So, now that these fascinating new programs are about to be implemented, where will be housing all of the interested students?

The Townhouses, that's where!
After polling the student body, the Administration received a response suggesting that more "communal-stye" housing be created. With that, they immediately set to work in designing the new townhouses, the first of which is slated to open on June 6th. These coed dorms will house eight people to an "apartment", with a communal kitchen, living area, and bathroom, and then split them up for rooming purposes. Students are allowed to choose their house-mates, and there is already a stir going on around campus; students are excited for these changes!

As you can see, some super changes are being made here at the CIA. Maybe you can book a tour soon to see them for yourself!

Stay hungry and curious,

Blayre :)

Saturday, May 12, 2012

The James Beard Awards 2012

It certainly was a star-studded night indeed...

and I got to be a part of it!

  Editor-in-chief Giulianna Galiano (right) and me outside of the red carpet

As a writer of La Papillote, I was invited to attend the 2012 James Beard Awards, which took place on Mat 7th at Lincoln Center in New York City.

The James Beard Awards take place each year to honor the top performers in three broad categories spanning the hospitality industry. The Book,  Design and Graphics, Journalism, and Broadcast Media Awards took place prior to this night, when the Restaurant and Chef Awards took place.

I was one of the privileged few to posses a Press Pass, which allowed me behind the scenes, along the red carpet, in the Press Room, into the ceremony and into the post-ceremony awards banquet. Phew, that's a lot of behind-the-scenes access!

Once I picked up my pass, I headed strait to the red carpet, where each of the nominees had a moment in the spotlight to get their pictures taken. I felt just like a member of the paparazzi as photographers and film crew members shouted to gain the attention of the nominees. The guest list that night was quite impressive, ranging from some of the rising-star chefs of today (NathanMyhrvold, Michael Anthony, Chris Hastings, Daniel Humm) and some industry greats (DanielBoulud, Wolfgang Puck, Thomas Keller, Grant Achatz, Charlie Trotter).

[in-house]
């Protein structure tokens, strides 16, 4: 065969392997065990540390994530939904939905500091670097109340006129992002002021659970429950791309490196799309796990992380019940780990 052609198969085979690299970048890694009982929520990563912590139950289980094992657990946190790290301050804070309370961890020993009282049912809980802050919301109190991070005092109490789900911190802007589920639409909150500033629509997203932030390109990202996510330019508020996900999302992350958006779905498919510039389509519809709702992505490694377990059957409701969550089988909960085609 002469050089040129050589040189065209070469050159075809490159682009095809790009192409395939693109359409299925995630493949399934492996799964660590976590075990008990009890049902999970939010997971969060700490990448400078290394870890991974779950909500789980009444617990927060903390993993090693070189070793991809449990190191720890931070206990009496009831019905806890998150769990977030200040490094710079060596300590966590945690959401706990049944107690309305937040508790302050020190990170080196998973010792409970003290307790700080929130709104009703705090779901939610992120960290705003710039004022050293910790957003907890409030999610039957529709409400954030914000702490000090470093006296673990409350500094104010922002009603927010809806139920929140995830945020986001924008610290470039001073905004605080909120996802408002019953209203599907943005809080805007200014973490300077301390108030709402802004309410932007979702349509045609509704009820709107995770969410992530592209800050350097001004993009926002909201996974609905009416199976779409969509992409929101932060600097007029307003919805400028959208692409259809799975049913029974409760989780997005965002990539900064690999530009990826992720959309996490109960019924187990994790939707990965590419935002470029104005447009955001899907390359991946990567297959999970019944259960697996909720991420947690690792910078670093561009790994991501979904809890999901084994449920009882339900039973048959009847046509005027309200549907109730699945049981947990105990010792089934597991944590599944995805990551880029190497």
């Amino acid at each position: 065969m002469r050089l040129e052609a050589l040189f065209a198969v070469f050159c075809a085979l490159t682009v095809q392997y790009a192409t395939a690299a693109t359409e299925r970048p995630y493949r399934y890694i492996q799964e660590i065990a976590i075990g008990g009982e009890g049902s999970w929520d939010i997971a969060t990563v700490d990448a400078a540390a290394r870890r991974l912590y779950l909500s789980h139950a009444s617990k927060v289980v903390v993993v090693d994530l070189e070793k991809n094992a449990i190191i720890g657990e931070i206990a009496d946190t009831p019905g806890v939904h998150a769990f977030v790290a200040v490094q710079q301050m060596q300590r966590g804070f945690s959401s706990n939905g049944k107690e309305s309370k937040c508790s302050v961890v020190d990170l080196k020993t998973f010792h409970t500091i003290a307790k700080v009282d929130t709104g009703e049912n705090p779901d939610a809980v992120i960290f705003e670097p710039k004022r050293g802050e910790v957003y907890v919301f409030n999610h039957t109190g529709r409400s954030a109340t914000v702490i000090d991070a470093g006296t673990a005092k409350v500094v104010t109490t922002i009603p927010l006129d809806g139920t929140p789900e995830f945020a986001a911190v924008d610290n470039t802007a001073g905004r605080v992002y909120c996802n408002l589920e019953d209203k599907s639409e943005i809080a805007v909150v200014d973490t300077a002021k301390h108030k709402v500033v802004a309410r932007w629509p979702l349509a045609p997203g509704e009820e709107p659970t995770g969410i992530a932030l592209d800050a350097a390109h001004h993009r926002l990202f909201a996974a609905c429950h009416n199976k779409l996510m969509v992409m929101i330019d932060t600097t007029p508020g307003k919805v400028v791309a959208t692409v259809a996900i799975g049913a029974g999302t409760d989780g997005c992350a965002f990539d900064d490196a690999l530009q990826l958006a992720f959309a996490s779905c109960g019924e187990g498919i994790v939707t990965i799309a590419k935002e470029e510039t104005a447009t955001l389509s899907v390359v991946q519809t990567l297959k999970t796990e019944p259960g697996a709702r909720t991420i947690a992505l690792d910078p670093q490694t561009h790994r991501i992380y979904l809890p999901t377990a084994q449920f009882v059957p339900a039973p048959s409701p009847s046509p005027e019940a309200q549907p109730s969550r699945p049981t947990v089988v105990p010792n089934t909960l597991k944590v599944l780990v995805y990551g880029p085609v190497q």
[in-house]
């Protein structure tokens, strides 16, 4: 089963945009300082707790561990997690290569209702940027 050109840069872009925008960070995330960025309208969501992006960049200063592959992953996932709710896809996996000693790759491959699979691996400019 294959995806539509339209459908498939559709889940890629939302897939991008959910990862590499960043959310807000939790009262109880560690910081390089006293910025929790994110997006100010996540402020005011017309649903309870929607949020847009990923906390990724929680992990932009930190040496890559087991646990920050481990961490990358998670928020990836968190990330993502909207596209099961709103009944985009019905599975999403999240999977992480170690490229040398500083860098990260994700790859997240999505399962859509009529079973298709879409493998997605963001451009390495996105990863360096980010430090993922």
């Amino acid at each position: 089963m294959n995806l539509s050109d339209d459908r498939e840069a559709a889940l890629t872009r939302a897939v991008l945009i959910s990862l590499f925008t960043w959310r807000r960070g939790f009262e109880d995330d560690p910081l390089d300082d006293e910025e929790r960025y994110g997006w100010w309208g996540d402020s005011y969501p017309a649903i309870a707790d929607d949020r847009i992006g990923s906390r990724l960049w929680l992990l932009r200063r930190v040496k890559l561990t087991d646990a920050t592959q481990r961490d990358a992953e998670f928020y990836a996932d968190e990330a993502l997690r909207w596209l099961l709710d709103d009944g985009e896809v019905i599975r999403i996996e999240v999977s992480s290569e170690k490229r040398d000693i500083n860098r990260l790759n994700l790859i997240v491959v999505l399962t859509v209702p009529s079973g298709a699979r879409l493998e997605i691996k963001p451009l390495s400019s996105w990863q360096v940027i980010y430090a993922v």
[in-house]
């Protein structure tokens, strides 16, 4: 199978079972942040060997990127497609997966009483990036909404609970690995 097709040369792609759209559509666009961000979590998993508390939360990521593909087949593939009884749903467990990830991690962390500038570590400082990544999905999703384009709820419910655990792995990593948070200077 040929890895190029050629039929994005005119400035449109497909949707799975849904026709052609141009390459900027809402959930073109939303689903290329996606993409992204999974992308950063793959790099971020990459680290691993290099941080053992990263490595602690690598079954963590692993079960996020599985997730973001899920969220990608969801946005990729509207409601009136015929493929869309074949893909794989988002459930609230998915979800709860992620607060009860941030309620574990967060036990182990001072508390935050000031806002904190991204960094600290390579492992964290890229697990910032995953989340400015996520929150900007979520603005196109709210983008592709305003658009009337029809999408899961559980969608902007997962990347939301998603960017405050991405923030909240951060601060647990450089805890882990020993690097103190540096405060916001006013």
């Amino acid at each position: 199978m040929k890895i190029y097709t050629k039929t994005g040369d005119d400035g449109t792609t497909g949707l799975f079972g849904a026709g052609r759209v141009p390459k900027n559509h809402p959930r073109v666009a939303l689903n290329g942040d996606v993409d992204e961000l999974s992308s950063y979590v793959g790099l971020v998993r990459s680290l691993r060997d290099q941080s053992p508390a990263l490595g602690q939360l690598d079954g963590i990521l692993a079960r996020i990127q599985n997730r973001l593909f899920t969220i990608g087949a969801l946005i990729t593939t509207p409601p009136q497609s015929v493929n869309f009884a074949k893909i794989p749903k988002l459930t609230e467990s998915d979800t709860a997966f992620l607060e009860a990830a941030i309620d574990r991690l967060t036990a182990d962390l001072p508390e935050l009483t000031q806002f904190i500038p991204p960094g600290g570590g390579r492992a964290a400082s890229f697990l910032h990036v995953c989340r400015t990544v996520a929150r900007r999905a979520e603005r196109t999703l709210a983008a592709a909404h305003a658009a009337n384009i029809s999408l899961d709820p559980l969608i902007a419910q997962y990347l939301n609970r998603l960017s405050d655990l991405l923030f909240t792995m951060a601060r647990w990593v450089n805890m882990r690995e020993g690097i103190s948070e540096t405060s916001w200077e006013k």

After snapping some pics, I headed inside to explore the three lobby levels outside of the Lincoln Center amphitheater. Chefs, mixologists, and sponsors were setting up their booths, running here and there prepping, pouring, adjusting and perfecting their products for that night’s festivities. Some of these chefs had been previously nominated or recipients of James Beard Awards. This year, they were there to present some of their finest dishes.  They shared the spotlight with big-name companies such as San Pellegrino and Acqua Panna, Campari, Urban Spoon, and All-Clad, who also had booths set up with samples of their products.

Alton Brown onstage
When I finished exploring, I swung by the press room for some James Beard-inspired drinks and a little caviar, and then took my seat in the balcony section of the theatre. The show was hosted by quirky and creative Food Network personality, Alton Brown. He was quite amusing and kept the entire program lively and humorous. 

The awards show itself was a mix of presentations, awards, video clips, and even a scene from a play inspired by James Beard himself. Awards were given out based on region. The “Best Chef” awards honored the most outstanding in areas such as the Mid Atlantic, Northeast, Pacific, Southwest, and other regions spanning the 50 states. Then there were the awards for Wine and Spirits, Pastry Chef, Restaurateur, Lifetime Achievement, and Humanitarian. There was also an American Classic section, which honored hometown restaurants that have been local favorites for many years. For a complete list of categories and winners, please click here.

Once the show was over, it was time for some food, fun, and celebrity schmoozing! Each booth that had prepared food was instructed to present something inspired by a James Beard recipe. Some of my favorites were things like craw fish-grilled cheese, crab meat reuben with caviar, New England-style clam chowder with cheesy foccacia, and “almond-joy” cake with chocolate ganache.